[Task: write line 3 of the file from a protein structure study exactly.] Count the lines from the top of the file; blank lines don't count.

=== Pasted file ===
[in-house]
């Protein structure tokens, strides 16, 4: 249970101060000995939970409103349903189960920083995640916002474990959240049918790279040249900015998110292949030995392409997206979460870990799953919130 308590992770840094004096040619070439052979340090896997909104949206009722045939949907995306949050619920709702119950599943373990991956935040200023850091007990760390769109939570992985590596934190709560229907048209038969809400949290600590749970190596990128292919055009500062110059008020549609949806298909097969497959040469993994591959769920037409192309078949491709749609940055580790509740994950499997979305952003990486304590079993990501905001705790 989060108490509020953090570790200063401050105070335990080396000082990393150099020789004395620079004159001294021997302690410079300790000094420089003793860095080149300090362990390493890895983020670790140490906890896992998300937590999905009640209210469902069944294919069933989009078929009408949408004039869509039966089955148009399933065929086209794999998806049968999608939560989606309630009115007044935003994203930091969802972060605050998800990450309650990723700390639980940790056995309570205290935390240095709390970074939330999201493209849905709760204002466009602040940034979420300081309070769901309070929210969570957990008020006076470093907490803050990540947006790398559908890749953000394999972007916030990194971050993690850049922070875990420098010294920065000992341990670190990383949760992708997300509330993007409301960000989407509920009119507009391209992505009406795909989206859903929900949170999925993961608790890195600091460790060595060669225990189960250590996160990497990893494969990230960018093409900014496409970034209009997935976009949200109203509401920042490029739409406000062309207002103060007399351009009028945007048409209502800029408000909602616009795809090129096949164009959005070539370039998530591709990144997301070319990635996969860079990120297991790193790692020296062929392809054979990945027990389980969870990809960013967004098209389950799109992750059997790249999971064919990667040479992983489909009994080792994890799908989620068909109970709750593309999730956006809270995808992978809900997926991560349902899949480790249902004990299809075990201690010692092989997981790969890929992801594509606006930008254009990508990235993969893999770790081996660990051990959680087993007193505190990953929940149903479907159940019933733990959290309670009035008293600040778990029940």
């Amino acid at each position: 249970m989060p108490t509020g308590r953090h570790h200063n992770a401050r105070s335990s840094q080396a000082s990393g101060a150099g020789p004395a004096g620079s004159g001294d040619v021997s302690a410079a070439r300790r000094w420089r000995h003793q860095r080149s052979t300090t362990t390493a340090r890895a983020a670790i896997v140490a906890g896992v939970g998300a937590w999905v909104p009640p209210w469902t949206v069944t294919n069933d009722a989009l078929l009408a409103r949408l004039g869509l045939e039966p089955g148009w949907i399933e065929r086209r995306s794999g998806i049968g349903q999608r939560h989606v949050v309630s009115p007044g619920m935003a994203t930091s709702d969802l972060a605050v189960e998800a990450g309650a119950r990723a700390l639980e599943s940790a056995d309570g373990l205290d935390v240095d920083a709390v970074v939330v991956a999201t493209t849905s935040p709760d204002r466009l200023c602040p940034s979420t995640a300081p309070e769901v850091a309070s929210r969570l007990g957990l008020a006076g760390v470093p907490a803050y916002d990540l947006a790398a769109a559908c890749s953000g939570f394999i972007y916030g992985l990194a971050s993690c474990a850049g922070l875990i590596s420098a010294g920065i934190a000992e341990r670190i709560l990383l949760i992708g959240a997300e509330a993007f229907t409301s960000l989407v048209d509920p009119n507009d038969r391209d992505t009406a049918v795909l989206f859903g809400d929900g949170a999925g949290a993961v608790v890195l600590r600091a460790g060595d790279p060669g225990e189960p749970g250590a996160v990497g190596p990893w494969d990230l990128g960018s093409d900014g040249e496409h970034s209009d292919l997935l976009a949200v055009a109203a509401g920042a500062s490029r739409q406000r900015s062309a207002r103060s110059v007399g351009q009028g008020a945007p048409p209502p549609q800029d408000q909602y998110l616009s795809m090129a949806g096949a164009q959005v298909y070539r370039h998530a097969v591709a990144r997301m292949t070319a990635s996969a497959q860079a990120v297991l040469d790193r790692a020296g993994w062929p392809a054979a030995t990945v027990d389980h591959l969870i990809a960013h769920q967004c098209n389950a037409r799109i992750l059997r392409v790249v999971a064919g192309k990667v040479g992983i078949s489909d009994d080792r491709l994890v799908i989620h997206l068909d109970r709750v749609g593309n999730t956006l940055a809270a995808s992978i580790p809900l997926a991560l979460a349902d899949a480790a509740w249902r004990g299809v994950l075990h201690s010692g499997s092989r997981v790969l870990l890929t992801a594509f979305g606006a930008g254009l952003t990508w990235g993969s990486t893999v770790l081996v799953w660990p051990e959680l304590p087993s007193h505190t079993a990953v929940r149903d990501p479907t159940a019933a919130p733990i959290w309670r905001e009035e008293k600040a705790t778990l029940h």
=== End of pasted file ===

């Amino acid at each position: 249970m989060p108490t509020g308590r953090h570790h200063n992770a401050r105070s335990s840094q080396a000082s990393g101060a150099g020789p004395a004096g620079s004159g001294d040619v021997s302690a410079a070439r300790r000094w420089r000995h003793q860095r080149s052979t300090t362990t390493a340090r890895a983020a670790i896997v140490a906890g896992v939970g998300a937590w999905v909104p009640p209210w469902t949206v069944t294919n069933d009722a989009l078929l009408a409103r949408l004039g869509l045939e039966p089955g148009w949907i399933e065929r086209r995306s794999g998806i049968g349903q999608r939560h989606v949050v309630s009115p007044g619920m935003a994203t930091s709702d969802l972060a605050v189960e998800a990450g309650a119950r990723a700390l639980e599943s940790a056995d309570g373990l205290d935390v240095d920083a709390v970074v939330v991956a999201t493209t849905s935040p709760d204002r466009l200023c602040p940034s979420t995640a300081p309070e769901v850091a309070s929210r969570l007990g957990l008020a006076g760390v470093p907490a803050y916002d990540l947006a790398a769109a559908c890749s953000g939570f394999i972007y916030g992985l990194a971050s993690c474990a850049g922070l875990i590596s420098a010294g920065i934190a000992e341990r670190i709560l990383l949760i992708g959240a997300e509330a993007f229907t409301s960000l989407v048209d509920p009119n507009d038969r391209d992505t009406a049918v795909l989206f859903g809400d929900g949170a999925g949290a993961v608790v890195l600590r600091a460790g060595d790279p060669g225990e189960p749970g250590a996160v990497g190596p990893w494969d990230l990128g960018s093409d900014g040249e496409h970034s209009d292919l997935l976009a949200v055009a109203a509401g920042a500062s490029r739409q406000r900015s062309a207002r103060s110059v007399g351009q009028g008020a945007p048409p209502p549609q800029d408000q909602y998110l616009s795809m090129a949806g096949a164009q959005v298909y070539r370039h998530a097969v591709a990144r997301m292949t070319a990635s996969a497959q860079a990120v297991l040469d790193r790692a020296g993994w062929p392809a054979a030995t990945v027990d389980h591959l969870i990809a960013h769920q967004c098209n389950a037409r799109i992750l059997r392409v790249v999971a064919g192309k990667v040479g992983i078949s489909d009994d080792r491709l994890v799908i989620h997206l068909d109970r709750v749609g593309n999730t956006l940055a809270a995808s992978i580790p809900l997926a991560l979460a349902d899949a480790a509740w249902r004990g299809v994950l075990h201690s010692g499997s092989r997981v790969l870990l890929t992801a594509f979305g606006a930008g254009l952003t990508w990235g993969s990486t893999v770790l081996v799953w660990p051990e959680l304590p087993s007193h505190t079993a990953v929940r149903d990501p479907t159940a019933a919130p733990i959290w309670r905001e009035e008293k600040a705790t778990l029940h």